Coming Clean

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After my latest post, a person dear to me asked me to stop. I know why she asked, but I couldn’t share her sentiments. She’s dealt with all this and has put it behind her. Call me a late bloomer, but I’m just now beginning to deal with my childhood. So I’m ready to open up this Pandora’s box. I’m ready to face the abuse my mother, sisters and I experienced at the hands of our well-respected Sheikh of a father. I’m ready to open up about it to not only myself, and the faceless readers that happen upon my blog, but also to my family and my friends. I’m ready to share my experiences in order to maybe help others who are still dealing with what I had to deal with. I’m ready. 

But she isn’t. If it were anyone else, I would laugh in their face and keep on going. But this person means the world to me and so keeping on isn’t going to only hurt her. But it will also hurt me. 

Though I tried to explain to her why I need to write all this here, she doesn’t get why we should stir up what’s already done. And I can’t explain to her how this is helping me heal. 

So my method of healing isn’t convenient. But my upbringing wasn’t either. 

I guess what I’m trying to say is that I must continue writing. I won’t lie about my experiences or make them fit a G-rating. I won’t live a double life like I was raised to. I have to be honest. And honesty often hurts. 

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Beauty Standards

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Beauty Standards

Like many girls, I grew up wishing I was skinny. My parents helped destroy my self image by praising the sisters who were skinny and criticizing the sisters that were the least bit overweight. As a kid that grew up in the 90s, the images I was surrounded by were of tall, lanky, athletic (verging on anorexic) models and this became my ideal of what is beautiful.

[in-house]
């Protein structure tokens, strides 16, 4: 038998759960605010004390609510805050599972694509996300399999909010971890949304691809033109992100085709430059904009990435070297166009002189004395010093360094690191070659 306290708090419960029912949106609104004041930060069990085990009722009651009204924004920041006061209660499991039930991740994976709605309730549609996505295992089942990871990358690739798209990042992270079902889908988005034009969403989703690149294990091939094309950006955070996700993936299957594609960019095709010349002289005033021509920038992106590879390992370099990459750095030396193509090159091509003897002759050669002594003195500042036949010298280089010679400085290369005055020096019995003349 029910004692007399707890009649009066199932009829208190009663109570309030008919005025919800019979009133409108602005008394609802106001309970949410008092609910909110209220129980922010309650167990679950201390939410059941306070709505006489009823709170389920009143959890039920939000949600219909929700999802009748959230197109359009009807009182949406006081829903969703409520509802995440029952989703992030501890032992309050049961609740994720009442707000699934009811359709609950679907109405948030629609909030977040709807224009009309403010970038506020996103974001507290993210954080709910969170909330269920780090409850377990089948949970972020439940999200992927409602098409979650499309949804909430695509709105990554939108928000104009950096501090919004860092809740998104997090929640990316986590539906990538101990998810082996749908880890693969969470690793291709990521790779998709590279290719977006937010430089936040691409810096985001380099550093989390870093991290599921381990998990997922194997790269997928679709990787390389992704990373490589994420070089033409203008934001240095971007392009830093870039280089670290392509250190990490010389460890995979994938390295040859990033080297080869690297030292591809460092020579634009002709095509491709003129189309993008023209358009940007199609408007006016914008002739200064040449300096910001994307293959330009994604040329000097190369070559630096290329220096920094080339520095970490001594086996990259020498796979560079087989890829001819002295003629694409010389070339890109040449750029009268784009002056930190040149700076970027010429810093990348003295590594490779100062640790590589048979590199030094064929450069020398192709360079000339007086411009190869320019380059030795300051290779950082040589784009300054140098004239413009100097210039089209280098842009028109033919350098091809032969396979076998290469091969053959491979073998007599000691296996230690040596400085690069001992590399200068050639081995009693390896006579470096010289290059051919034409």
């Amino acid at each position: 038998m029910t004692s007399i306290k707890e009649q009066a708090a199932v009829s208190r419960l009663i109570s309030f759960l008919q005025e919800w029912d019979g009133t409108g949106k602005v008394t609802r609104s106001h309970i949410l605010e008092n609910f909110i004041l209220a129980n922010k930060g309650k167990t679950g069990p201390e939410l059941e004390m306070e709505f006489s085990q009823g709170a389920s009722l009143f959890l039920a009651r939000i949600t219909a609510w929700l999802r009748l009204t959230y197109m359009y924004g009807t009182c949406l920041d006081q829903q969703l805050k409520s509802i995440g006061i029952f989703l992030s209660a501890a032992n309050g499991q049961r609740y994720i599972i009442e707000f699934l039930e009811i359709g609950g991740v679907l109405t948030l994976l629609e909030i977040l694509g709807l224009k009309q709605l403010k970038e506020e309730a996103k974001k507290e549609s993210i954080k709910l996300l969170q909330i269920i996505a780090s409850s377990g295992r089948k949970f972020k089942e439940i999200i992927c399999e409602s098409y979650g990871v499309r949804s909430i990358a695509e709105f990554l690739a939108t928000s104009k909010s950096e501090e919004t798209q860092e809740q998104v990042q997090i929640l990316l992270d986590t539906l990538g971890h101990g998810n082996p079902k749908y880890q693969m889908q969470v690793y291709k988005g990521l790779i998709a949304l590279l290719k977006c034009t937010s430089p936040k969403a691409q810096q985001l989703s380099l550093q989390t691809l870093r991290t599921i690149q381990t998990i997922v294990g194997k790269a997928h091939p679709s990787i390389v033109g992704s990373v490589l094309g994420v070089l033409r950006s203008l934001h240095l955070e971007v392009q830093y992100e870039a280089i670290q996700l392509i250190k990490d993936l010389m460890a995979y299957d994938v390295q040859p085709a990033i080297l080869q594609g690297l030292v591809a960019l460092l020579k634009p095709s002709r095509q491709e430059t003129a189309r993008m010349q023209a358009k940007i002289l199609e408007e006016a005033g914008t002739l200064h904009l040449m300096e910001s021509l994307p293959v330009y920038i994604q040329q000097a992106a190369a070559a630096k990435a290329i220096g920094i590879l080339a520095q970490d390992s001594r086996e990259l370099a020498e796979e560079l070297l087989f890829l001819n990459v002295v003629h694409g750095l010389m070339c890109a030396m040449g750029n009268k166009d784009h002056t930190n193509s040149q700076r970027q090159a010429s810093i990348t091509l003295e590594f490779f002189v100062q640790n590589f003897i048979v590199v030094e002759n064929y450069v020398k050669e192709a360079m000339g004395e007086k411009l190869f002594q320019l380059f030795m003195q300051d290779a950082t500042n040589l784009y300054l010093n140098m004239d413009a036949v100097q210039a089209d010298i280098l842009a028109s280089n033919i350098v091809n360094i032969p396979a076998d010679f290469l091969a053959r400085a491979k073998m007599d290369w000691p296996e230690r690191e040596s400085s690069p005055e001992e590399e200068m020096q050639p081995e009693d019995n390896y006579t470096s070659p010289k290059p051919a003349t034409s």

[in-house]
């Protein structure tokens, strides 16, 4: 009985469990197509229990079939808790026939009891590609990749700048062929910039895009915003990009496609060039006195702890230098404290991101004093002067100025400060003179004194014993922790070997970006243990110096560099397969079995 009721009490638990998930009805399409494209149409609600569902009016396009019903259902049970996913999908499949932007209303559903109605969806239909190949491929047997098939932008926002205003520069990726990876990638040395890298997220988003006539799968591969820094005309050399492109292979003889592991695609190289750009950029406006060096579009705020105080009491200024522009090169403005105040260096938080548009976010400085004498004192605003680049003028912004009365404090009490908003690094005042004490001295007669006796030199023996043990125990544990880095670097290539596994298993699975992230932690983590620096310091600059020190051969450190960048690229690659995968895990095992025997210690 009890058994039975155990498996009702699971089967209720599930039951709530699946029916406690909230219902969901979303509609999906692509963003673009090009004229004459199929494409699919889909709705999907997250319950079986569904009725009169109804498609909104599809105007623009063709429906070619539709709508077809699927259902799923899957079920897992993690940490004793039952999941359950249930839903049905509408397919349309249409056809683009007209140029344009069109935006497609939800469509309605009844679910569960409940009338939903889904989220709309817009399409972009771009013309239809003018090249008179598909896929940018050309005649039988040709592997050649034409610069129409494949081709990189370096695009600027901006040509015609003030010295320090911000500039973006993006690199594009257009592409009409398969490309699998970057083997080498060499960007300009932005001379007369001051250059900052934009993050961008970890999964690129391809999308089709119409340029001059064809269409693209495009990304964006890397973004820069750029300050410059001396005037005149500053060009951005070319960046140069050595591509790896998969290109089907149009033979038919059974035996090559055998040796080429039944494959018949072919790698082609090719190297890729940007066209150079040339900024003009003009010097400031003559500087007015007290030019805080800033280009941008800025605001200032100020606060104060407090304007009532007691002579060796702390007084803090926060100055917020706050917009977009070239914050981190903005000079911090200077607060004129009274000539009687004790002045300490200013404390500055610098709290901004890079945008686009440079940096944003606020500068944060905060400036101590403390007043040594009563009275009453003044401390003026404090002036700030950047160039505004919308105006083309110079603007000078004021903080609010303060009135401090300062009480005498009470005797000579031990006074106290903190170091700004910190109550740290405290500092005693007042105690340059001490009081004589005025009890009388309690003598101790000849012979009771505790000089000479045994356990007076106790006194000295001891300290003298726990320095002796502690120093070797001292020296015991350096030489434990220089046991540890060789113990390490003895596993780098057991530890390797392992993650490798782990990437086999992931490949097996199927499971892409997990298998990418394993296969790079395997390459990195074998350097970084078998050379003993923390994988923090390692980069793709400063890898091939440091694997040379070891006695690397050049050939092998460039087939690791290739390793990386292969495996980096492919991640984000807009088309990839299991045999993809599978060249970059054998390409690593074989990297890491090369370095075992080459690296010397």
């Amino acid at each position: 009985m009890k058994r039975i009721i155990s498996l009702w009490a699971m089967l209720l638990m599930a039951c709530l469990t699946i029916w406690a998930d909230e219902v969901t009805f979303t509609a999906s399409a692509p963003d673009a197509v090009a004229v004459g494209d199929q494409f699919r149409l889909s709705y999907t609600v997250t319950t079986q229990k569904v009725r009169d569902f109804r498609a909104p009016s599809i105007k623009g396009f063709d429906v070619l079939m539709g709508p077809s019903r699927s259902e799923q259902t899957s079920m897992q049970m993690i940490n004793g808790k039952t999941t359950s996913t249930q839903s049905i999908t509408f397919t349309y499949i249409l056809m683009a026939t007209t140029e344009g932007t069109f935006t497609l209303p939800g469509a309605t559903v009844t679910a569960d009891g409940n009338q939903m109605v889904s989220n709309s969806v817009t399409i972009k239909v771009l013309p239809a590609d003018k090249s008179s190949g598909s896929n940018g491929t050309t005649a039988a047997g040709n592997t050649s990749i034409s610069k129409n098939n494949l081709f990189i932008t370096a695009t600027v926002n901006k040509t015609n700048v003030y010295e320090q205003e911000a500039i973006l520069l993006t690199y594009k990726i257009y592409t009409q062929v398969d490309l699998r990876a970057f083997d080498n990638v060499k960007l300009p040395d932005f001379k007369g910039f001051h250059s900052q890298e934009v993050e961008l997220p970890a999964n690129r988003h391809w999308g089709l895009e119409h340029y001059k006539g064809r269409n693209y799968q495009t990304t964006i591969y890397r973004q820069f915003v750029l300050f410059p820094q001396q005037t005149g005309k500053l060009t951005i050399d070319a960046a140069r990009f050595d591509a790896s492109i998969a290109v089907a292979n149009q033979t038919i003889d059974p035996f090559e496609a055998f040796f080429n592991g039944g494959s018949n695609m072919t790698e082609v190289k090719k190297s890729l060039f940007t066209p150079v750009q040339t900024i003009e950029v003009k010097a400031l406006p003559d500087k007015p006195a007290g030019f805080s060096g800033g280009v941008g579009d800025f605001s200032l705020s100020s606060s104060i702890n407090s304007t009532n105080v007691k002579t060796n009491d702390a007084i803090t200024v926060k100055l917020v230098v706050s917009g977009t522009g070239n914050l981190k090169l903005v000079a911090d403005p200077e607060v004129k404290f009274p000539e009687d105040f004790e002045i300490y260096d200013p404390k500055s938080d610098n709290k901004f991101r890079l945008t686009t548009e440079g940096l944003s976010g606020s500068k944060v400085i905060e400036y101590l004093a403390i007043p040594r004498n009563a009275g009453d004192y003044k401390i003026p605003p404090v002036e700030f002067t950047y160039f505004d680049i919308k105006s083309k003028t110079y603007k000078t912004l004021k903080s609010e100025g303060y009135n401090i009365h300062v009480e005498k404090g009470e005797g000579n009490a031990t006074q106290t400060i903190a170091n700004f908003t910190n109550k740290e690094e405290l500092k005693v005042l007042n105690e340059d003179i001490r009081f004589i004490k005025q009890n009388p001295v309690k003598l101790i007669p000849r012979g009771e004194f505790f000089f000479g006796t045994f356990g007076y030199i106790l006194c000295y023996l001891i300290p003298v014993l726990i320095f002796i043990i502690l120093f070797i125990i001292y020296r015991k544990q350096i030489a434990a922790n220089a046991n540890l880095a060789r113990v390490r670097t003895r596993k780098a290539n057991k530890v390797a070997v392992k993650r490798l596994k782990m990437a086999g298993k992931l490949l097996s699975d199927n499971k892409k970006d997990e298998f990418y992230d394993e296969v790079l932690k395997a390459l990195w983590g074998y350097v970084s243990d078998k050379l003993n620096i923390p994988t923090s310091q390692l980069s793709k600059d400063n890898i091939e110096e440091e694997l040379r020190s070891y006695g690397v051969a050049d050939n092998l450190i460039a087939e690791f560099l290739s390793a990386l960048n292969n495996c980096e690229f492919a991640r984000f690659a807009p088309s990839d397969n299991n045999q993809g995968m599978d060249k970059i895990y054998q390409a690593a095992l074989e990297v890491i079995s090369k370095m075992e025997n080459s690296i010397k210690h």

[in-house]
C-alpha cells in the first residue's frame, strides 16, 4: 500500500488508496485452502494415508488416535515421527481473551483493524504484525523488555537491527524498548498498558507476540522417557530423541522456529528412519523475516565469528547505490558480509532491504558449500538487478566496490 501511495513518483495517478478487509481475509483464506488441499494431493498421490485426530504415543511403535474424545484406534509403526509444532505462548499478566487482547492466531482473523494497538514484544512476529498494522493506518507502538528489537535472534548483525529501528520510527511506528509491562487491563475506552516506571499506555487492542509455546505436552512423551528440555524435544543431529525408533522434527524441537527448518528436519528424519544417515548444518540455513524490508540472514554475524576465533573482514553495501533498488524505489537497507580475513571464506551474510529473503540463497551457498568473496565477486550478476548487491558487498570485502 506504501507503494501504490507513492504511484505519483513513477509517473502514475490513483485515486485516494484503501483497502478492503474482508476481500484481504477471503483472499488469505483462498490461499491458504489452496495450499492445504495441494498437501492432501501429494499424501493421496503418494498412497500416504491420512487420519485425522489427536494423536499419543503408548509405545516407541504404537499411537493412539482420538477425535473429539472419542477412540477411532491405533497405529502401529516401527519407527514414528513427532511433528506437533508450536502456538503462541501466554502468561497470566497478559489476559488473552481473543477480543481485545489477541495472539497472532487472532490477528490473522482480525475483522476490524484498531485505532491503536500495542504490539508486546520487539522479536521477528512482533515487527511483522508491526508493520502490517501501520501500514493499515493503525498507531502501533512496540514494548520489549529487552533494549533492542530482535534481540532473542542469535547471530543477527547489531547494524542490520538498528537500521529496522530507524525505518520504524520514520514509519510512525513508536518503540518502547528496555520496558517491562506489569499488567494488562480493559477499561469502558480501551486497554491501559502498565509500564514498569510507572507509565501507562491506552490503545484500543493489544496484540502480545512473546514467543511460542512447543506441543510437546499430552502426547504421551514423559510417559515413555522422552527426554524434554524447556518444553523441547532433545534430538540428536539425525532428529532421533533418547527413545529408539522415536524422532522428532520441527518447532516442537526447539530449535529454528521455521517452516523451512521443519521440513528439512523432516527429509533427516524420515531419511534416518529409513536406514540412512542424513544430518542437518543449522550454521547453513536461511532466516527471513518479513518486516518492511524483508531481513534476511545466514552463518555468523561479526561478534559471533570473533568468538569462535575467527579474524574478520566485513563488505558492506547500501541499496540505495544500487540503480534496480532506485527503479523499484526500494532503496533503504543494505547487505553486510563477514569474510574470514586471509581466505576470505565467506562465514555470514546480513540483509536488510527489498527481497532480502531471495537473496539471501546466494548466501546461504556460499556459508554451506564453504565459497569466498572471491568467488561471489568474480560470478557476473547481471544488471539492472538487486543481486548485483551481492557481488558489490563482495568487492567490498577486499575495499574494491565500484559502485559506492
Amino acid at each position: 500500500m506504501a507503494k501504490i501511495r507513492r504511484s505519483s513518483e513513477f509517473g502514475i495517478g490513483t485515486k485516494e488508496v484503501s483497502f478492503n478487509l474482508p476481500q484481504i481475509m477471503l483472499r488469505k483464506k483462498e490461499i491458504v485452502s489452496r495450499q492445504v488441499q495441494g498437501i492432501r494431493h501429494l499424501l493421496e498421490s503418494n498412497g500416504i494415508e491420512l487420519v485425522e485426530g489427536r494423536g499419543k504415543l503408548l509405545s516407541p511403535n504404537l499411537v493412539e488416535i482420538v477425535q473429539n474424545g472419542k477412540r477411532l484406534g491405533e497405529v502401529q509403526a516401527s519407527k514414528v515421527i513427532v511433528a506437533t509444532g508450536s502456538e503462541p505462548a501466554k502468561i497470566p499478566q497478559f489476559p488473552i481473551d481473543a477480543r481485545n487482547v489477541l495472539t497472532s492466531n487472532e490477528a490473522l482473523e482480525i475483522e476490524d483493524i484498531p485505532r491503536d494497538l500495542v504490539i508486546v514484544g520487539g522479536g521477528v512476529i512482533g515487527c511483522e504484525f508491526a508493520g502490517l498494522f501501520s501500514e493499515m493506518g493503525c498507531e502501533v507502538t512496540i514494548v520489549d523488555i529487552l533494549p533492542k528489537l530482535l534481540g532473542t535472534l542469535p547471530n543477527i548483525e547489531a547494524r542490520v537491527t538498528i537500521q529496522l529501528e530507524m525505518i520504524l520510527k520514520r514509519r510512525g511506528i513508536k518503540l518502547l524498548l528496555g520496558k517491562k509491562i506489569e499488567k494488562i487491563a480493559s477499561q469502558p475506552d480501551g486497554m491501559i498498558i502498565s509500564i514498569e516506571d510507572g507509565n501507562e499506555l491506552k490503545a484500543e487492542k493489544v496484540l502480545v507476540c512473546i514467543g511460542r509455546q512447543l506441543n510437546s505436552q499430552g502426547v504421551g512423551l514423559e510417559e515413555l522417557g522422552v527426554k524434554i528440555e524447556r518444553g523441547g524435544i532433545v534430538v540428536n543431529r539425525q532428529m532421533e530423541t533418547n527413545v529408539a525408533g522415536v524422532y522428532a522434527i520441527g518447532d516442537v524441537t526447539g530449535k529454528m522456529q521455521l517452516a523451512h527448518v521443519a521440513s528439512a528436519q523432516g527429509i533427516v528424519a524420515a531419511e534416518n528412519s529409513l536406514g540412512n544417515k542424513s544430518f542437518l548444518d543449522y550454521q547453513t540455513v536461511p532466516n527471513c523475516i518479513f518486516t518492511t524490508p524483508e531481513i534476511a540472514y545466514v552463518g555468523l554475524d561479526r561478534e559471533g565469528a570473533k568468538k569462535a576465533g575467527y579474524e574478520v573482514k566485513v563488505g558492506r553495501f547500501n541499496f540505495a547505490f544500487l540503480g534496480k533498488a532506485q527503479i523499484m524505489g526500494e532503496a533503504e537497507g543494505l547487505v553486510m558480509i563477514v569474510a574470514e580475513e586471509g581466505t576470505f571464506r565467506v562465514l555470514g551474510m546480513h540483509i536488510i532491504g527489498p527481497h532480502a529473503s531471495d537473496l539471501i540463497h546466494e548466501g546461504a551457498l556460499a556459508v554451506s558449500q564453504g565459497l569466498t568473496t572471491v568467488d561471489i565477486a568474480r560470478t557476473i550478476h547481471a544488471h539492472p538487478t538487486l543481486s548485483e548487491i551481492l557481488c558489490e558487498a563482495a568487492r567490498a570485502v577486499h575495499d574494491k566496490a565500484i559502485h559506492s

I am the complete opposite of these “beautiful” people. I wasn’t exceptionally tall or lanky and my curves were anything but athletic. Sure I have a smaller waist but my legs and thighs are massive in comparison.  And so I developed an unhealthy dislike towards my body. I knew deep down that no matter how much I worked out or denied myself foods, I would never be as “beautiful” as those models. 

Now, I’m seeing a shift in what society considers “beautiful”. It’s all about the hips and the big asses and boobs. It’s all about the curves, as long as they’re in the right places. The ideal beauty now has an incredibly small waist and encredibly large breasts and bottom. And though I fit more under this ideal than the ideal of the 90s, I still find myself hating my body. 

I truly believe that the “beauty standards” of the world have nothing to do with making women feel beautiful and empowered, but more to do with making us feel like we’re rats in a maze always out of time trying to find the prize that is a skinner and prettier you. 

These unattainable standards are destroying women. We have grown mistrustful of one another- she’s prettier or uglier than me. We’ve become more critical- what the hell is she wearing? We’ve become too judgmental of one another- she’s a slut!

I know of many women who don’t tend to have close female friends because they’re too “catty” and “full of drama”. I wonder if our beauty standards have any role to play in this phenomena. 

I really doubt I’m the only one who’s had these thoughts. And I feel that if we don’t do something now, we’ll continue on this women hating trajectory to the point that our daughters daughters will all but hate and mistrust one another.